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Trump Says He Held Off Xinjiang Sanctions Due to Trade Talks - Axios Interview


FILE - Uighur activists and their supporters rally in defense of Uighur rights in China, in front of the U.S. Mission to the United Nations, in New York City, on Feb. 5, 2019.

President Donald Trump held off on imposing tougher sanctions on Chinese officials blamed for a crackdown on China’s Uighur Muslim minority because of concern such measures would have interfered with trade negotiations with Beijing, he said in an interview published on Sunday.

"Well, we were in the middle of a major trade deal. And I made a great deal, $250 billion potentially worth of purchases,” Trump was quoted as telling Axios Friday when asked why he had not enacted Treasury sanctions against Communist Party officials linked to repression in the Xinjiang region.

The United Nations estimates that more than a million Muslims have been detained in camps there. The State Department has accused China of subjecting Muslims to torture and abuse.

China has denied mistreatment and says the camps provide vocational training and help fight extremism.

U.S. officials previously told Reuters that since late 2018 they had weighed sanctions against Chinese officials over Xinjiang but refrained because of trade and diplomatic considerations.

Under a Phase 1 trade deal negotiated in 2019 that took effect in February, China agreed to buy at least $200 billion in additional U.S. goods and services over two years.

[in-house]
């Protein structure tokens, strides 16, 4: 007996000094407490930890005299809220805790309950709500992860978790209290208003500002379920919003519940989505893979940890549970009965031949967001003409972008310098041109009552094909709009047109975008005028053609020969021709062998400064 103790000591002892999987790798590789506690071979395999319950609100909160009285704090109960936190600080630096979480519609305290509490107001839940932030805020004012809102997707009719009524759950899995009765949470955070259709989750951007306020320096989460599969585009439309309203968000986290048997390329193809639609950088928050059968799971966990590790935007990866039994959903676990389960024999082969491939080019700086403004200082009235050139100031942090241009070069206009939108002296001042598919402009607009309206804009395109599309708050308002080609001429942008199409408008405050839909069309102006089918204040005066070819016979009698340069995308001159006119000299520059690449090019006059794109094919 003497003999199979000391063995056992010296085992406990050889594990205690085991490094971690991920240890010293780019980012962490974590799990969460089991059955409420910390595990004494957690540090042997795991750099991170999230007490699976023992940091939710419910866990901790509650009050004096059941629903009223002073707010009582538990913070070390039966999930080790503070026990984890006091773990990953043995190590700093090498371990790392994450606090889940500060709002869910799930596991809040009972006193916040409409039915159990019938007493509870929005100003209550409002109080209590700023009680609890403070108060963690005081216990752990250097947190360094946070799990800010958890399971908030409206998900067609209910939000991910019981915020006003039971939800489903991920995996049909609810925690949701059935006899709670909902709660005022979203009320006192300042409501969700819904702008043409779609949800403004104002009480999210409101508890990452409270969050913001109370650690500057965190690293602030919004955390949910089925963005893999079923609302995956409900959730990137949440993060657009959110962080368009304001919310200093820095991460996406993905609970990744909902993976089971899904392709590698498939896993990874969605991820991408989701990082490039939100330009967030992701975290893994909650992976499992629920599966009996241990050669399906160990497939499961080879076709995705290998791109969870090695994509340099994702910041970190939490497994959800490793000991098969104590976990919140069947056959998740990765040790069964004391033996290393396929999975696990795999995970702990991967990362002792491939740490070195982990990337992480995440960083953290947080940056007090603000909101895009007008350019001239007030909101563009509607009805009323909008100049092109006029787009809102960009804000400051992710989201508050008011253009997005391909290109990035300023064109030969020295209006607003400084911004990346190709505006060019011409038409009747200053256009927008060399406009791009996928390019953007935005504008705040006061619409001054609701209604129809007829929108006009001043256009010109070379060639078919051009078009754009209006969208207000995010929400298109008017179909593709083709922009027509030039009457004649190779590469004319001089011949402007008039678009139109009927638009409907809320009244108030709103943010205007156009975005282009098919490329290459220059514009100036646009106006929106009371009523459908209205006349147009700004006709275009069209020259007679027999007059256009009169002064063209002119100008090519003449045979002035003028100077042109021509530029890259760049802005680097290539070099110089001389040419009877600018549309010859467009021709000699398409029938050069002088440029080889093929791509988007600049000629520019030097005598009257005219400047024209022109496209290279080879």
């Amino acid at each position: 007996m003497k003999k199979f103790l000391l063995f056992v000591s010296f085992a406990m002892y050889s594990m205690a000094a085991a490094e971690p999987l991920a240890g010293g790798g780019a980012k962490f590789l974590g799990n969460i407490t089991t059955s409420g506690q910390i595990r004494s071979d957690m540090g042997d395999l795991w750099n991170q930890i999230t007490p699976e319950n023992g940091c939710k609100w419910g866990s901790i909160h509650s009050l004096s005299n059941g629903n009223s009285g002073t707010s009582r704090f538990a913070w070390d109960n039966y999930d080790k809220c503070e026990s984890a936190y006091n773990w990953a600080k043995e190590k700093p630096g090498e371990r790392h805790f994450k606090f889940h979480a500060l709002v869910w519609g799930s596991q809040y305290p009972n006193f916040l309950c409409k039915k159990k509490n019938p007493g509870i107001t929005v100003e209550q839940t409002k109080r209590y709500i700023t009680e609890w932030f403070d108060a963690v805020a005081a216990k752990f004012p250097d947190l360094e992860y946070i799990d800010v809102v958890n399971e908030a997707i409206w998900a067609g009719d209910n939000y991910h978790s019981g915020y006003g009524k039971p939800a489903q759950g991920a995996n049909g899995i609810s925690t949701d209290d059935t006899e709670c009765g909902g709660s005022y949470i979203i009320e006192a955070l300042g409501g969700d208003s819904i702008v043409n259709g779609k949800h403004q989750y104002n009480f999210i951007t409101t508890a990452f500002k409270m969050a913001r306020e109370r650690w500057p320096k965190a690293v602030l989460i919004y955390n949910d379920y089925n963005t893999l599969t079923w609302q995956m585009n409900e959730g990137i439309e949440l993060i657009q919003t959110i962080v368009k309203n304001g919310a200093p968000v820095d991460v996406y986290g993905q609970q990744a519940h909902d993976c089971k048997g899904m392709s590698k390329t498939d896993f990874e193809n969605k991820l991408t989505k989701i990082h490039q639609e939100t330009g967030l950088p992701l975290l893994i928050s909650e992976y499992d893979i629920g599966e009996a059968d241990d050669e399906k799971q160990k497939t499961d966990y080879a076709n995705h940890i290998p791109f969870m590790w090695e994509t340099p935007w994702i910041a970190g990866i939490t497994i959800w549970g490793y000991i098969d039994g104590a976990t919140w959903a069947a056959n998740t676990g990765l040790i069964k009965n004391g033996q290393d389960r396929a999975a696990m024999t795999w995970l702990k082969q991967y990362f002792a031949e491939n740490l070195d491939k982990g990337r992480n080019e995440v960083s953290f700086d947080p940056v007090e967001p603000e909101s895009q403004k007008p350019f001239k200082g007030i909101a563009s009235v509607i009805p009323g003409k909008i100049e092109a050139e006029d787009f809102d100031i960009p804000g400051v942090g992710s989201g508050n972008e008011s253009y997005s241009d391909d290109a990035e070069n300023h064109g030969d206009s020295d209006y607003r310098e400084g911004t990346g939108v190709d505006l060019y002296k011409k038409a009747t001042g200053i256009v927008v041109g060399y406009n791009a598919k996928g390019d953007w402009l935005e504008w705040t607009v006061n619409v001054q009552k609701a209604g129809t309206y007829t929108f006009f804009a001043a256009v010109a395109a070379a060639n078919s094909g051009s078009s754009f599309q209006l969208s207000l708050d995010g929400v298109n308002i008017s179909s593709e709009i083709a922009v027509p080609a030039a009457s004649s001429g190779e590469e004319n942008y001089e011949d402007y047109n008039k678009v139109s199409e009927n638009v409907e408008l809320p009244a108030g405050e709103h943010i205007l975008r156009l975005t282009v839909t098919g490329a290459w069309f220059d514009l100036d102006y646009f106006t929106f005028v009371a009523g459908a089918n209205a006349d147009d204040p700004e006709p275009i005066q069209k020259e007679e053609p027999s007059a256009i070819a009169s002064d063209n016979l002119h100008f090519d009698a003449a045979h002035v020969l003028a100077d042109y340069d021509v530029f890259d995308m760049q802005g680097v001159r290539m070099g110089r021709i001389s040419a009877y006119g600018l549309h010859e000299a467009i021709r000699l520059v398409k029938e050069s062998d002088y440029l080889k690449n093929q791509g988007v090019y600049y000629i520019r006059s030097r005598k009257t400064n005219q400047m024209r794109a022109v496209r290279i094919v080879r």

Former national security adviser John Bolton alleges in a new book that Trump sought Chinese President Xi Jinping's help to win reelection during a 2019 meeting by making agricultural purchases, and Trump also encouraged Xi to go ahead with building camps in Xinjiang. Trump has denied the accusations. The United States since last year has placed import restrictions on some Chinese companies and visa bans on unnamed Chinese officials linked to Xinjiang but has not imposed harsher Treasury sanctions.

Trump signed legislation last Wednesday calling for sanctions over Xinjiang, drawing threats of retaliation from China. He insisted, however, he had discretion to decide any application of the measures.

Elsewhere in the interview, Trump said he would consider meeting Venezuelan President Nicolas Maduro and also suggested he has had second thoughts about his decision to recognize opposition leader Juan Guaido as the country's legitimate leader.

"I would maybe think about that. ... Maduro would like to meet. And I'm never opposed to meetings," Trump told online news site Axios on Friday, a move that would upend his "maximum pressure" campaign aimed at ousting the Socialist president. He added, however, "but at this moment, I've turned them down."

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